Business Interest Deduction. The Act limits the deduction for net interest expenses to the sum of business interest income, 30% of the businesses Adjusted Taxable Income, and floor plan financing interest. Adjusted Taxable Income is defined as a taxpayer's taxable income, computed without regard to a) any item of income, gain, deduction, or loss not allocable to a trade or business: b) any business interest income; c) any NOLs; and d) any pass-through business deduction under 199A, and, in years before 2022, any depreciation, amortization, or depletion. This rule will only apply for businesses with greater than $25,000,000, and is tested at the entity level. For qualifying businesses, this will significantly limit the interest expenses they are able to deduct. However, real estate businesses (including REITs, corporations, and hotel management companies) are permitted to elect out of this regime and deduct all of their business interest expenses. To do so, a real estate business must elect to use the Alternative Depreciation System, which requires straight line depreciation of all assets, and the use of a 30-year class life for residential real property, and a 40-year class life for nonresidential real property.
Domestic Production Activities Deduction. The Act repeals the Domestic Production Activities Deduction for all taxpayers beginning in 2018.
Section 179 Expenses. Beginning in 2018, the Act raises the yearly limit on Section 179 expenses to $1 million, and raises the phase-out threshold to $2.5 million. The Act also expands the definition of Section 179 property to include Qualified Real Property, which is defined to include a roof, HVAC system, fire alarm and suppression system, and security system. Under current regulations, in many circumstances the installation of these systems would be considered as having taken place after the building is placed in service, even if installed just one day later.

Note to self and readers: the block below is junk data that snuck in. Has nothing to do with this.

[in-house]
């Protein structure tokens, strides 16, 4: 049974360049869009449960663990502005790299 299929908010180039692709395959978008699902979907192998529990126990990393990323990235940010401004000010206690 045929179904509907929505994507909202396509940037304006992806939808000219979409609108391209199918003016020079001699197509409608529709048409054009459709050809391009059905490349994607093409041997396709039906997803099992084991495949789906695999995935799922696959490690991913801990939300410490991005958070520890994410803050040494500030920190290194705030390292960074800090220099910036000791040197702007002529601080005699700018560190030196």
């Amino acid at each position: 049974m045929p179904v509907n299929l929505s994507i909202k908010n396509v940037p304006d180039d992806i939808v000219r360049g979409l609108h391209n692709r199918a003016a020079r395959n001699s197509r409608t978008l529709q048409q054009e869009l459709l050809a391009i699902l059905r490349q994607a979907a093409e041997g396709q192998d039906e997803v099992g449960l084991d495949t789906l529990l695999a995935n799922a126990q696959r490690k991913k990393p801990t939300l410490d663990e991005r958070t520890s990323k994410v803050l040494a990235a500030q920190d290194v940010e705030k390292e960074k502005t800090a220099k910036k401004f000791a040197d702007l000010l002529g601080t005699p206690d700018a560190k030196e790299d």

Cost Recovery. The current recovery periods for real estate assets are not changed by the Act. However, as mentioned above, real estate businesses with greater than $25 million in gross receipts a year looking to elect out of the business interest deduction limit will have to elect to use the Alternative Depreciation System, which applies a 30-year class life for residential real property, a 40-year class life for nonresidential real property, and a 20-year class life to qualified improvement property. However, the Act makes available immediate expensing of all assets with a recovery period of 20 years or less. Therefore, site work, personal property used in the real estate business, and any qualified improvement property may be 100% deducted if placed in service between the effective date of September 27, 2017 and January 1, 2023. Beginning in 2023, the amount which may be immediately expensed is reduced 20% each year through 2027, after which immediate expensing will no longer be available. Furthermore, the Act now permits a taxpayer to take a 100% deduction on used property which otherwise qualifies as long as the property is new in the hands of the taxpayer.